Once upon a time, science fiction meant it happened in space. Out there in orbit, there were robots and exploding stars and an impressive amount of chemistry performed by evil scientists. Fantasy was always a quest through a vaguely medieval landscape for some world-saving object of power. Magical critters and a beautiful princess were likely to accompany the questing hero. It was darned easy to recognize the two genres. But after a while, writers got tired of writing the same old things. They wanted to try something new. They started blending genres – putting a little romance in the science fiction, a little mystery in the fantasy. Some even put a little fantasy in the science fiction – horrors! But readers liked it. So the writers tried other things. They mixed history and mystery and fantasy. They brought science fiction back to Earth, and used literary styles to communicate what they wanted to say. Pretty soon SF and fantasy stopped being the only speculative fiction genres around. Soon there was science fantasy and urban fantasy and sci-fi romance and steampunk and cyberpunk and paranormal romance and whew! I could go on and on.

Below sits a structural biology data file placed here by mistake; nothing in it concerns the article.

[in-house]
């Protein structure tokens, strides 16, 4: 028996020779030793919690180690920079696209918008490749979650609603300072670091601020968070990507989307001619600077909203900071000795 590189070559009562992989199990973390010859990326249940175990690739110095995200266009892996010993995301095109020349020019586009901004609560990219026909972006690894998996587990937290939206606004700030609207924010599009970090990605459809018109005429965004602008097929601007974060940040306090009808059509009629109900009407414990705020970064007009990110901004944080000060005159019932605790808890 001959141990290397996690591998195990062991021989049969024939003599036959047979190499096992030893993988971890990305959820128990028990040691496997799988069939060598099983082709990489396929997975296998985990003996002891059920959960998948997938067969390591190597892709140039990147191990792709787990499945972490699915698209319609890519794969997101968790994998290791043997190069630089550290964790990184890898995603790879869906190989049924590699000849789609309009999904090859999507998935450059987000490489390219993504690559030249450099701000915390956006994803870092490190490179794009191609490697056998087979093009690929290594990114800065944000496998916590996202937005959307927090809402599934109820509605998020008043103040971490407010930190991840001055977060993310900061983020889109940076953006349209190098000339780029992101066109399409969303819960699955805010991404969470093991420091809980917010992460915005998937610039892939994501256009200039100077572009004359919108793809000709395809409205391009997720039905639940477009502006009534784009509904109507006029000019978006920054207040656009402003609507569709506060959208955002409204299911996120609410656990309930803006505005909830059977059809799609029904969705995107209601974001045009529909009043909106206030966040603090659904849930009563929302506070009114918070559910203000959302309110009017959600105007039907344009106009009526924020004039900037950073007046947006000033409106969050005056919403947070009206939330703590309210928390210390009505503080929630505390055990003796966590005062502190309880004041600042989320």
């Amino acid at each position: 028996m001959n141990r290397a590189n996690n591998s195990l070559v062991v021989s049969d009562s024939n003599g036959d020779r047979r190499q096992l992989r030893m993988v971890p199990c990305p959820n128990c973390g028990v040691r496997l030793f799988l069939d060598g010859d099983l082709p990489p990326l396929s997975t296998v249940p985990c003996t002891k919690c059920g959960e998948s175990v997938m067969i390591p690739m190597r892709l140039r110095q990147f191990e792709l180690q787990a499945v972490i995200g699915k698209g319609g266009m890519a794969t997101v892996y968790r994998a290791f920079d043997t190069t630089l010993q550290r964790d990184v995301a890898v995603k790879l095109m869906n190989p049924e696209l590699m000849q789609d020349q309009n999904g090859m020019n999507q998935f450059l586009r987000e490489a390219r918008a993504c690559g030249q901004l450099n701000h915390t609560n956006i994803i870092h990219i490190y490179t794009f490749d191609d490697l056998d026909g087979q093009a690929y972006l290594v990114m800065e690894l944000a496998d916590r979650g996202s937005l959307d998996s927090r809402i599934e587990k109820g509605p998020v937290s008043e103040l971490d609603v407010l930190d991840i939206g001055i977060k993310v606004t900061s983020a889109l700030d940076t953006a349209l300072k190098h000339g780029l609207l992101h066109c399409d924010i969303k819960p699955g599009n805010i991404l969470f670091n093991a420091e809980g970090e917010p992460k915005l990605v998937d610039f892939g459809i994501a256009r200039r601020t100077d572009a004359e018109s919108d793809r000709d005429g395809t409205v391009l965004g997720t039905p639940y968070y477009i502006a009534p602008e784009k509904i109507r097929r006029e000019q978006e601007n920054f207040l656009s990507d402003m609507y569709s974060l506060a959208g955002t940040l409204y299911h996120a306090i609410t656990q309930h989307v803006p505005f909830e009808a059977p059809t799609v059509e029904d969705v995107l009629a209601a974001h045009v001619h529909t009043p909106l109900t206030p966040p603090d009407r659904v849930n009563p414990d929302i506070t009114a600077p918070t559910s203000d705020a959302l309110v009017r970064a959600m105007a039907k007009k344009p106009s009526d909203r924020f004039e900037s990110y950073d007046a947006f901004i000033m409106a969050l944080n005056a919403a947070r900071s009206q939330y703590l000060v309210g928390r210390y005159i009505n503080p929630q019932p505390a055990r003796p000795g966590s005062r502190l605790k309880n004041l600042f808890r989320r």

Last week there a bit of a kerfluffle when a blog post by a speculative fiction author appeared on a fairly well-known site. The writer complained in the post about authors who, in his opinion, tricked their readers by writing books they claimed were SF or fantasy and then changing genres mid-book. He caught flack for his opinion, as you can imagine, partially because he chose to diss a few authors by name in his article. Which wasn’t the best move ever, but at the same time, I felt a little bad for him. He was bemoaning the loss of what he loved in the old days, and he couldn’t let himself enjoy what’s available now because it’s different from what he remembers. I can understand that. I would love to experience the thrill I felt when I read “The Anubis Gates” or “The Dark Is Rising” for the first time. I can’t though, because you only get the first time once, and what blows your mind at one age is not what will do it at another. Things move and change and there’s no going back. Instead of grieving for the stories we loved that will never be written again, maybe it’s better to keep searching for the next new, different, awesome thing. The wonder’s still there. We just have to let it find its way.